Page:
Non-Linear Fluorescent

Updated
23-VII-2016
While the long, slender proportions of the original Linear Fluorescent lamps makes them ideal for many applications, it can be a hindrance in others. A decade after the commercialisation of fluorescent technology and the refinement of the basic range, efforts were diverted into reducing the size of the light source. At first this was achieved by folding the standard tubes into various planar geometries - such as the circular, U-tube and W-shaped patterns featured on this page. Later still, improvements in phosphor technology permitted a considerable reduction in the diameter of the discharge tube, and that spurred the development of the third category of this lamp technology - the Compact Fluorescent lamps.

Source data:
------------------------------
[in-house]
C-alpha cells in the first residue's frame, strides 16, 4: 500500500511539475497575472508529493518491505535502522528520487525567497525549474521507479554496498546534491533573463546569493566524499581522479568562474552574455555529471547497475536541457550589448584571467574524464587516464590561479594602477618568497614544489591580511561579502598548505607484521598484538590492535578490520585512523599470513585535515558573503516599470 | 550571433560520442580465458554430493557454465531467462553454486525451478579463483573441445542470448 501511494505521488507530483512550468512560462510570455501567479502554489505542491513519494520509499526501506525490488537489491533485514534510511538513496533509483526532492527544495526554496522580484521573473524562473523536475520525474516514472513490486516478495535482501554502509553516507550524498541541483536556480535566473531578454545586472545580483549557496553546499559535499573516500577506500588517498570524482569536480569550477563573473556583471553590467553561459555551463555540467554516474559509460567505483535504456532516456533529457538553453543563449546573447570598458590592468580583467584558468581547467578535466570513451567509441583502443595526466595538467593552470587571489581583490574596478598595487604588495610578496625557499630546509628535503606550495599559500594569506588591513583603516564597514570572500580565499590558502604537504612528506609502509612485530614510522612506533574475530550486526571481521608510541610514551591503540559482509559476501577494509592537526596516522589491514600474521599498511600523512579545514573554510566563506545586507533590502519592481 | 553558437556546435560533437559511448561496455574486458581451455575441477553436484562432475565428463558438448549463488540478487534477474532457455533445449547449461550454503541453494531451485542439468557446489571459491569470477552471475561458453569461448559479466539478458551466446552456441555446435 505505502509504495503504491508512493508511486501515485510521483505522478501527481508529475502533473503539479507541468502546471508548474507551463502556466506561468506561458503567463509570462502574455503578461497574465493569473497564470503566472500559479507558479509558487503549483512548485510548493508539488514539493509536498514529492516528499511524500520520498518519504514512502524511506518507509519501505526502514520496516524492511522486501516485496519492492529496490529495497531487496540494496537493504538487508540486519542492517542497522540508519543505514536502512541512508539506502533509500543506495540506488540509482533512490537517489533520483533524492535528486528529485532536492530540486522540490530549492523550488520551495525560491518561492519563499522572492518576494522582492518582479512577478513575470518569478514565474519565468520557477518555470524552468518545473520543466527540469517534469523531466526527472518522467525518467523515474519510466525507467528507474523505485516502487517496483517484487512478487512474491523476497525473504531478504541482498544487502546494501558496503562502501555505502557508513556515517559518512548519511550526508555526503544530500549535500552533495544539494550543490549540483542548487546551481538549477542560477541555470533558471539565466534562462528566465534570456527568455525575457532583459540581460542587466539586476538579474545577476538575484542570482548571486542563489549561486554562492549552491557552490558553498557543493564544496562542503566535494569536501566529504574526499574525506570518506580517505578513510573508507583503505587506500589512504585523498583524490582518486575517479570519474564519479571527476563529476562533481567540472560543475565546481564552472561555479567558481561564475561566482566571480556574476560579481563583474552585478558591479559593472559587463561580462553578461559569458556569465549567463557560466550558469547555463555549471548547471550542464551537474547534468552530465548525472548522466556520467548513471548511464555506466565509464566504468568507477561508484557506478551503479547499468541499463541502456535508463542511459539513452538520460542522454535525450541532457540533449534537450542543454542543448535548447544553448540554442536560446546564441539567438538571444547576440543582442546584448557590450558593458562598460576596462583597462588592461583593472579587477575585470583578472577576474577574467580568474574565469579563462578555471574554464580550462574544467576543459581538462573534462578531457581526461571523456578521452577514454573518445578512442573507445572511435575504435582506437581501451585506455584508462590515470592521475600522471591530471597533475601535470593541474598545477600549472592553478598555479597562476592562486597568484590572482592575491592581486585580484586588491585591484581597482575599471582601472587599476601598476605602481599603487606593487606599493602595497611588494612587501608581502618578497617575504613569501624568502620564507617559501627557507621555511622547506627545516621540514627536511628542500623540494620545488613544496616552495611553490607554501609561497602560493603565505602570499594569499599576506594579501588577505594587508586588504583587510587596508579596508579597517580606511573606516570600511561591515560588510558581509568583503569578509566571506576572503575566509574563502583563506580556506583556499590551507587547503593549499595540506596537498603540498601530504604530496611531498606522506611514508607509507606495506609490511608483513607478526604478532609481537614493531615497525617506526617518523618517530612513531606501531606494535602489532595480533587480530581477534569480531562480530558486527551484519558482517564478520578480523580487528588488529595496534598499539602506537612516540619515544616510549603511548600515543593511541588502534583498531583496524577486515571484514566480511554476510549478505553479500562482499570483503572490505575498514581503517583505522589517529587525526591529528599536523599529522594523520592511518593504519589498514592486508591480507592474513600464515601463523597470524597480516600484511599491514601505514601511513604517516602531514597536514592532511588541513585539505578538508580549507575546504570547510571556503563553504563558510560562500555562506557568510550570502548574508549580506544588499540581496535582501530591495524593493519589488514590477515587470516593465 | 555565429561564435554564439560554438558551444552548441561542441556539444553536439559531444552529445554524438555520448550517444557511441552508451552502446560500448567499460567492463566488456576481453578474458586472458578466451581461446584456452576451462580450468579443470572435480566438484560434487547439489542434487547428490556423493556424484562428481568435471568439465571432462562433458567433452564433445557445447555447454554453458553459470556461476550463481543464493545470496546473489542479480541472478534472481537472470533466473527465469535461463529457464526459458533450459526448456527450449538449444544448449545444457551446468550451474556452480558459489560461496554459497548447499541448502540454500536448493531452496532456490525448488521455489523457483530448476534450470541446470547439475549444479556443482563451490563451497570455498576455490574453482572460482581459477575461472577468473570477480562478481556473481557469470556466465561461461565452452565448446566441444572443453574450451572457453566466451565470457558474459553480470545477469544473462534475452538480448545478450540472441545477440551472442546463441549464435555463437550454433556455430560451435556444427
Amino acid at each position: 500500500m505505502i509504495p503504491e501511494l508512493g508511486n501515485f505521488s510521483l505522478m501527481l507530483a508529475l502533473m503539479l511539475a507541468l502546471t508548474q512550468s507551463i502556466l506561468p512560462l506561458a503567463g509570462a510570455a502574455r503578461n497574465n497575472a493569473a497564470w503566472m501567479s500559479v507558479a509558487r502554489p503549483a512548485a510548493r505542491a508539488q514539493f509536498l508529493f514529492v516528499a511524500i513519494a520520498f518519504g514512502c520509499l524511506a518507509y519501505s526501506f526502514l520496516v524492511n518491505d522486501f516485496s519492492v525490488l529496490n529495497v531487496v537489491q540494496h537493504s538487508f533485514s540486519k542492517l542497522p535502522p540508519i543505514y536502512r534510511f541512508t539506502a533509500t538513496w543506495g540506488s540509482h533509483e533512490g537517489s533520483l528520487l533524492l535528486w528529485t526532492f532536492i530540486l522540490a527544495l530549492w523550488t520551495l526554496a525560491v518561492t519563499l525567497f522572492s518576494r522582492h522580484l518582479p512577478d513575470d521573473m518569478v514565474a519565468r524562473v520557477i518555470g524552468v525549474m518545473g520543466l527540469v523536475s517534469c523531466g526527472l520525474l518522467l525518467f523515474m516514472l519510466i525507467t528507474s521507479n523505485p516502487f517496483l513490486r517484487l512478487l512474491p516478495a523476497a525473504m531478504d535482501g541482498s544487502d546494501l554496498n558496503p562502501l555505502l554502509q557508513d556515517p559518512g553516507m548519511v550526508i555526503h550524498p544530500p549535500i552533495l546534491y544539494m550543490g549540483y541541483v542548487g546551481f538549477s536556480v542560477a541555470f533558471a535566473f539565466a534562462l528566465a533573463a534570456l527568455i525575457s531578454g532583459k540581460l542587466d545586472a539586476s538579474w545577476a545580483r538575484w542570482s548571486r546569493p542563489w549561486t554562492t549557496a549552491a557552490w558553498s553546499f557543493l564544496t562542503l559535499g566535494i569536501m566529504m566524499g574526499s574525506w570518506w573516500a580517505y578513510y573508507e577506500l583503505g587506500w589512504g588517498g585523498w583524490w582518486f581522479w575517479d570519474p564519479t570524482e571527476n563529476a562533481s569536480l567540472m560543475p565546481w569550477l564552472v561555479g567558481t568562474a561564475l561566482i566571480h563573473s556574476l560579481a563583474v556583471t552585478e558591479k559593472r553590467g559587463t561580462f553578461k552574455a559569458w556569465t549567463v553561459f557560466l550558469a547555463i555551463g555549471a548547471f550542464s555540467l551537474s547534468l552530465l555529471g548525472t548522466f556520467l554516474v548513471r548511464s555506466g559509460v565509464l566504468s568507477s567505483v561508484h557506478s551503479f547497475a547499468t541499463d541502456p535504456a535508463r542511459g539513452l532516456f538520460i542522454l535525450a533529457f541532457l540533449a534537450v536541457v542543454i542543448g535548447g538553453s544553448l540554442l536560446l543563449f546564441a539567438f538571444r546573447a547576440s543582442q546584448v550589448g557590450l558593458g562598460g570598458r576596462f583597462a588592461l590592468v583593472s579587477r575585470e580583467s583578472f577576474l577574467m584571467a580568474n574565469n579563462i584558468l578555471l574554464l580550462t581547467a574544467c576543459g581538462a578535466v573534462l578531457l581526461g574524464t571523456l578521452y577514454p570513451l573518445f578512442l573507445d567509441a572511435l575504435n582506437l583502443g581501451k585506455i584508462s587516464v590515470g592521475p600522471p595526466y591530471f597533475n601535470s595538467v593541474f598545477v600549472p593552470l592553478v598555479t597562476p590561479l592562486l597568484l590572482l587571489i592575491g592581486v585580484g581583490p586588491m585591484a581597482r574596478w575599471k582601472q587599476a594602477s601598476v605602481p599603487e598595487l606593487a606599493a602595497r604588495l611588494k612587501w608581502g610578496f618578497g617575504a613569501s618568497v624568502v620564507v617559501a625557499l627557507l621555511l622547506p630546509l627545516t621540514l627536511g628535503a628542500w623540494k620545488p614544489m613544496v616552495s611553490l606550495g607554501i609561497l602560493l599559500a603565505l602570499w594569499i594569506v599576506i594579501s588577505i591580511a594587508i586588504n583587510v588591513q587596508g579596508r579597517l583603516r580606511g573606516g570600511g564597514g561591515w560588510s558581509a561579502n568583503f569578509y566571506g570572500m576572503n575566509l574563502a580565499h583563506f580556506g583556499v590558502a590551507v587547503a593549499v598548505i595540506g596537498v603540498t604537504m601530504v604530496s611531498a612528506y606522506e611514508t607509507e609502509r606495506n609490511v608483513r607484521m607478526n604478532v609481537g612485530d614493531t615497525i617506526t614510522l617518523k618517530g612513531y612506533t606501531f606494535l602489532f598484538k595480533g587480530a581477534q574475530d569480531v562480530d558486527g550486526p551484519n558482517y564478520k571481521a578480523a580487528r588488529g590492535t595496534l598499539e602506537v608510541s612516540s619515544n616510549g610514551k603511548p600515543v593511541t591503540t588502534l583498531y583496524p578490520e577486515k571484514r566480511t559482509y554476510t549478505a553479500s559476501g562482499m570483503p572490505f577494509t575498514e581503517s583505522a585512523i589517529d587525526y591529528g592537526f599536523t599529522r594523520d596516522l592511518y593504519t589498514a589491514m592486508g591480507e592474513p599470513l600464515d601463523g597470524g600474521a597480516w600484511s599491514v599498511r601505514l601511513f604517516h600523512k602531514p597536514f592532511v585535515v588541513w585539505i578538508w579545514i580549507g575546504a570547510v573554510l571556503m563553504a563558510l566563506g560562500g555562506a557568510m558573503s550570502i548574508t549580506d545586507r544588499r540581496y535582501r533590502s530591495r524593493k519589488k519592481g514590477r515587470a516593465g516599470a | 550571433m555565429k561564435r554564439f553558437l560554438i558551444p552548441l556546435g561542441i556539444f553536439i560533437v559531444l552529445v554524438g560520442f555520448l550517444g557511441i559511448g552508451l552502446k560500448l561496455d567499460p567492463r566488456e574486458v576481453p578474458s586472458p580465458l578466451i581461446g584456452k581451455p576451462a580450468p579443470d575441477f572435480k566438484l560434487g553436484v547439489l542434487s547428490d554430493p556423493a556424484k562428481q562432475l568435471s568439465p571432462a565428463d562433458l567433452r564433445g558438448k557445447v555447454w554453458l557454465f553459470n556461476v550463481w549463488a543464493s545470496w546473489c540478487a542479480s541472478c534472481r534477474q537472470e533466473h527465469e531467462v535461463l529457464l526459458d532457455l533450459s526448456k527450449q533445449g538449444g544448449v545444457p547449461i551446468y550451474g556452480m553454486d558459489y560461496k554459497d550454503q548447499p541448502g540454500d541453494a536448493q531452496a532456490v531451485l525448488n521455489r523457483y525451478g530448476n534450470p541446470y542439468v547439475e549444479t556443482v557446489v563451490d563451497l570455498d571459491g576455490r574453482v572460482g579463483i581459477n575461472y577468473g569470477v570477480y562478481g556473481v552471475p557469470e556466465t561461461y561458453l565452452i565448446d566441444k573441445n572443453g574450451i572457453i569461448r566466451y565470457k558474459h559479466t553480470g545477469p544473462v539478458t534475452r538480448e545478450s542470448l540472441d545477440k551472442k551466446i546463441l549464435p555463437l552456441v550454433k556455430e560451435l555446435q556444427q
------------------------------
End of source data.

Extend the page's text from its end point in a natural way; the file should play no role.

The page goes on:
O-Shape

GE

40W

FC16T10CW T10 with Rapid Start cathodes
1956

Philips

40W

TL-EM T9 with stripe for Tungsten Ballast
1956

Sylvania

32W

FC12T10WW T10 with Rapid Start cathodes
1970

Toshiba

30W

FCL30ELC-28PDLN with Side Reflector
2015

National

40W

FHD40EL Twin-Tube Circline
2012

Philips

32W

Coloured Circline Lamp, TLE 32W Yellow
c. 1960

Philips

32W

Coloured Circline Lamp, TLE 32W Pink
c. 1960
       

U-Shape

Osram

16W

HNW72 T8 U-Shape fluorescent
1950

Osram

65W

L65W-25U T12 U-Shape fluorescent
1965

Philips

20W

TL-U T12 U-shape fluorescent
1971

Thorn

40W

T8 U-shape fluorescent for metric ceilings
1981

Sylvania

34W

FB34/941/6/SS/ECO USA energy-saving lamp
2012
   

W-Shape

Philips

25W

TL-W T8 W-shaped fluorescent
1967

GE

50/80W

Panel 'F' Square moulded fluorescent
1965